Richie Wolf, who often takes his young daughters out on the river, describes the conditions as slow moving and fairly shallow, especially near Byron. “Not much danger canoeing on the Rock,” he says. “Just don’t go out when there are winds over 20 mph.” Wolf likes to put in at the wayside area on Route 2 and float downstream to the Byron Forest Preserve parking lot on River Road, about 7 miles, or a two-hour trip.
For a longer adventure, the Wolf family puts in at the bridge on South Main Street in Rockford, near the Ace of Diamonds, and takes less than 3 hours to go downstream to Byron Forest Preserve. “It’s a great stretch for canoeing,” Wolf says. “There’s not a lot of motorboat traffic up that way. It’s a worry-free, hassle-free trip, and there are two eagles’ nests between Rockford and Byron.” The eagles have made a comeback in the past 15 years, because the river is supporting more aquatic life for them to feed on. Wolf also sees beavers, whitetail deer and snapping turtles. “I lifted up a baby snapping turtle on my paddle one day,” he reports.
Other wildlife commonly seen during Rock River expeditions in Winnebago and Ogle counties includes migrating white pelicans, great blue herons and the state-endangered osprey.
A longer and especially scenic weekend canoe trip is from Black Hawk Park, on the south side of Rockford, to Dixon. Plan to reach Byron by lunchtime and Oregon 3 or 4 hours later, where portage at the Oregon Dam is relatively easy. Stay overnight in Oregon and paddle the remaining 20 miles to Dixon the next day. This route takes in the unique and dramatic rock formations of Castle Rock State Park, which has a nature preserve.
Wolf encourages anyone who hasn’t explored the scenery and wildlife of the Rock to take advantage of convenient and affordable guided trips and canoe rentals provided by the Byron Forest Preserve District. “The Rock River is definitely underutilized,” he observes. “I think the people who live here just take it for granted. If they’d take time to discover what a beautiful place it is, they’d take advantage of it more.”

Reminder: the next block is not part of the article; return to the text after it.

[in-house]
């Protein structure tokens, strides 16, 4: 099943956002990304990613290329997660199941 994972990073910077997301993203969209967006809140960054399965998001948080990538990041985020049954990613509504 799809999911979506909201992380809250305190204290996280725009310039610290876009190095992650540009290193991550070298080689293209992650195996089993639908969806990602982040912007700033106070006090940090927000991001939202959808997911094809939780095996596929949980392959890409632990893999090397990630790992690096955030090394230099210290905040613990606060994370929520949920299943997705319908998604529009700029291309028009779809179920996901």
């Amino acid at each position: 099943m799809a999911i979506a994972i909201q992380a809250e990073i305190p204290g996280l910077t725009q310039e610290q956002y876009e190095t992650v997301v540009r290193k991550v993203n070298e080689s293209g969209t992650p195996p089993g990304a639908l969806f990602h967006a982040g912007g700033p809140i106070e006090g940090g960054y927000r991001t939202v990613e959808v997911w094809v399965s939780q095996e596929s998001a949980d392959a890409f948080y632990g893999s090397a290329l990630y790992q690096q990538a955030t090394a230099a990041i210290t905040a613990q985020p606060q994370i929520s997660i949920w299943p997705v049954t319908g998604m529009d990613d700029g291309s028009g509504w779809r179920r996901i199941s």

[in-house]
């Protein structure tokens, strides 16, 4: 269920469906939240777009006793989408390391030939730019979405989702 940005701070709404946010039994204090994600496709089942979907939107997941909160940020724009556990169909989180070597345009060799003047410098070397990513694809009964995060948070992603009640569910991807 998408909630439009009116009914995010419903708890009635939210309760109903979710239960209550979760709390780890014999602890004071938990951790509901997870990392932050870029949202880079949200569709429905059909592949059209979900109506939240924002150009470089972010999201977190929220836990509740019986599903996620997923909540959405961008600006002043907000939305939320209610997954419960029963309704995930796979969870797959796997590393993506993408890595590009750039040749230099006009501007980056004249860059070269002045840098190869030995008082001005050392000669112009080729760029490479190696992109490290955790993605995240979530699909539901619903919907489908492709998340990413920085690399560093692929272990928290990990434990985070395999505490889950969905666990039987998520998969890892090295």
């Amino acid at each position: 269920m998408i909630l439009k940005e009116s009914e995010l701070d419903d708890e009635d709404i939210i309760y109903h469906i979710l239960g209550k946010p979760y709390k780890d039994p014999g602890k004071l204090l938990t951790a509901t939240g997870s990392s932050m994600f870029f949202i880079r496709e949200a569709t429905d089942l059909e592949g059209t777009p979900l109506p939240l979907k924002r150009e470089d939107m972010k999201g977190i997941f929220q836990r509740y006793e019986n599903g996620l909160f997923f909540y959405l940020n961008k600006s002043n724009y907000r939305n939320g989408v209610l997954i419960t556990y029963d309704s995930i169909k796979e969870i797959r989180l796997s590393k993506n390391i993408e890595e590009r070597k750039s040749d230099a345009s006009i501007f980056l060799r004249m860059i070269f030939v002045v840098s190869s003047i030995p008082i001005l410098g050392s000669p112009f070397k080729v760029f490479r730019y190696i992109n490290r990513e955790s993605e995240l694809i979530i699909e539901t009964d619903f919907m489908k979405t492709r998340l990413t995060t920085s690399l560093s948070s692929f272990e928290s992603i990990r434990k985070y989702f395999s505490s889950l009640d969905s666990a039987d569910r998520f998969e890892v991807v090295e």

For Anglers

The Rock River is considered one of Illinois’ finest fishing rivers, especially for walleye and catfish, and boat access is offered at 39 points. Rivera of IDNR confesses, “If I was going to go fishing, I’d go to the Rock in a minute. I’d go sport fishing for smallmouth bass, walleye and flatheads.” Blue gill, largemouth bass, black crappie, channel catfish, white crappie and carp round out the list of game fish that live in the Rock River. Rivera cautions that there are consumption advisories on bottom feeders like carp and large catfish, because of some PCBs and mercury in the substrate, from industry polluting which occurred before the Clean Water Act.
Most of the fishing is catch and release these days. Rivera believes that “people really just enjoy the sport of fishing in the Rock’s beautiful and diverse settings.” Both the IDNR and WDNR stock walleye. The best place to catch walleye is below dams, says Rivera. Some of her favorite fishing spots are at Castle Rock State Park, Grand Detour and Dixon.
McPheron likes to “chink around for bass and walleyes.” He’s found that the best places to fish are where tributaries come in and below dams. His ability to catch an assortment of fish in the Rock – northern pike and smallmouth bass in the spring, channel catfish and walleye during the summer – says as much about the recovery of this region’s largest river as it does about McPheron’s skill with a rod and reel.
Although serious problems remain, scientists studying the Rock River say it’s an example of how effective regulations can restore troubled ecosystems. Human activities, from farming and modern industry to urban development, directly impact a river’s water quality. That water quality directly impacts wildlife, recreation, economic development and even our oceans. The Rock River is a vital and valuable waterway worthy of our attention, appreciation and long-term stewardship. ❚